Nominations for SIAM Membership

November 1, 1999

From the SIAM President
Gilbert Strang

I often write to friends and colleagues, and invite them to join SIAM. My reasons are very straightforward. I know that SIAM is a terrific society, and I believe they would be pleased to be part of it. It is the quality and strength of SIAM that stand behind my invitation. I never ask afterward about their decisions; it is they who will gain the most by acting on the idea.

Now I have a question for readers of SIAM News. Can you suggest other prospective members to whom I could write? If you nominate someone, by giving an e-mail and mail address, I will send a short letter of invitation. My letter can mention you or not, whichever you prefer.

I am convinced that there are so many people whose work touches applied mathematics and computation, and who already know and respect SIAM---and they would like to be included. This is the right time to do our part.

It is also the right time on the calendar. For those who join now, a year's membership automatically expands to 15 months, including SIAM News and SIAM Review for the last quarter of 1999. This 15-month membership is open to everyone on www.siam.org, with no need for a nomination. I hope you will help, because SIAM is going well and has so much to give.

I want to add a separate note about proposals to the National Science Foundation. The Computer and Information Science and Engineering Directorate worked hard to secure a major increase for information technology. Ultimately, the House-Senate conference agreed on about $100 million for IT research (which is close to the mathematics budget). For SIAM, it is natural to emphasize one more step forward: This project will be greatly strengthened if it includes work on algorithms and software for scientific computing. The improvements in technology will then lead to improvements in science and engineering, and in human lives.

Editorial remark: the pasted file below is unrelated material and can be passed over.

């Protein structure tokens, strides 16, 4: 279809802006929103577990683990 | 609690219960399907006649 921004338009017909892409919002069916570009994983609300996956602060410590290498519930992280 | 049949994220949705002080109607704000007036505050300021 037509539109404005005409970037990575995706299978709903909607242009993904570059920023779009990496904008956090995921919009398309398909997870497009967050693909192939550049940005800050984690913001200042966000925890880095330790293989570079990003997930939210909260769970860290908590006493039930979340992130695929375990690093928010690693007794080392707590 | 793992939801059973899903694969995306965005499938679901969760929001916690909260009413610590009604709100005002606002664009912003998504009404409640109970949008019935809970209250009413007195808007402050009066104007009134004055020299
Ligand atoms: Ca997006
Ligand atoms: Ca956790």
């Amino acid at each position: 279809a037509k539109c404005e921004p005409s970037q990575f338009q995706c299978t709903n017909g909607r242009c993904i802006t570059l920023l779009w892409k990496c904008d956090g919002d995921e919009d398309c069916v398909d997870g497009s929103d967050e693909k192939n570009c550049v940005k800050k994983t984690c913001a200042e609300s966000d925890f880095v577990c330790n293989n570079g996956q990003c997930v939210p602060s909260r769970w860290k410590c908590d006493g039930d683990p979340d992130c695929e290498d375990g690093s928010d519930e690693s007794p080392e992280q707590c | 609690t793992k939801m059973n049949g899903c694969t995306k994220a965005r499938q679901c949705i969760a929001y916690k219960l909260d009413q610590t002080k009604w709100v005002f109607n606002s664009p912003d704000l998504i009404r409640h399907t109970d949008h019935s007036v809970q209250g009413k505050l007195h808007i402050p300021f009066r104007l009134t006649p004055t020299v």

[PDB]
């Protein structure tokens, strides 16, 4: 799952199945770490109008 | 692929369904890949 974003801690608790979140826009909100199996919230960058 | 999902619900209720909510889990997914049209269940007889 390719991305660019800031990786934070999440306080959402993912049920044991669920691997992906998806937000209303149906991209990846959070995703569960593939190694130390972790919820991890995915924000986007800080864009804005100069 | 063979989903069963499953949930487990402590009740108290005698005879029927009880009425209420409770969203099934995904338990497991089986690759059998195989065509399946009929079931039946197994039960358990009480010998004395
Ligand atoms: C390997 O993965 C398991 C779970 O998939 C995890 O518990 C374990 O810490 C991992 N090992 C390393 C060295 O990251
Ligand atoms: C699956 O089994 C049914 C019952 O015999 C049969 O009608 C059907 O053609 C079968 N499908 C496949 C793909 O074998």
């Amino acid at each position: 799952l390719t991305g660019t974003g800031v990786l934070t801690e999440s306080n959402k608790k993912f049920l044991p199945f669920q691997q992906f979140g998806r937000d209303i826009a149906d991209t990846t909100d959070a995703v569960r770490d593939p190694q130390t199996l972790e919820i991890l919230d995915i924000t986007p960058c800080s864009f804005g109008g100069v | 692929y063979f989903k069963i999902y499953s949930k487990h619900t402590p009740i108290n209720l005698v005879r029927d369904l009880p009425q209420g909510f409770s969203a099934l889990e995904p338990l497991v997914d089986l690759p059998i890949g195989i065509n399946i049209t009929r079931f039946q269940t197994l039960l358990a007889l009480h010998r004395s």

The Request for Proposals specifically encourages research in several broad areas, including advanced computational science---algorithms, software, and systems applicable to science and engineering. The key step now is to prepare proposals. You can find guidelines, including the (very early) deadlines for a letter of intent, on the Web.

There is a lot of cooperation these days among mathematics societies. I wrote earlier about activities in Europe. In the U.S., the "joint winter meeting" will include SIAM speakers and organizers, together with those from the American Mathematical Society and the Mathematical Association of America. The meeting will be held January 18-22 in Washington. I am delighted that World Mathematical Year 2000 is going to start in such a good way.


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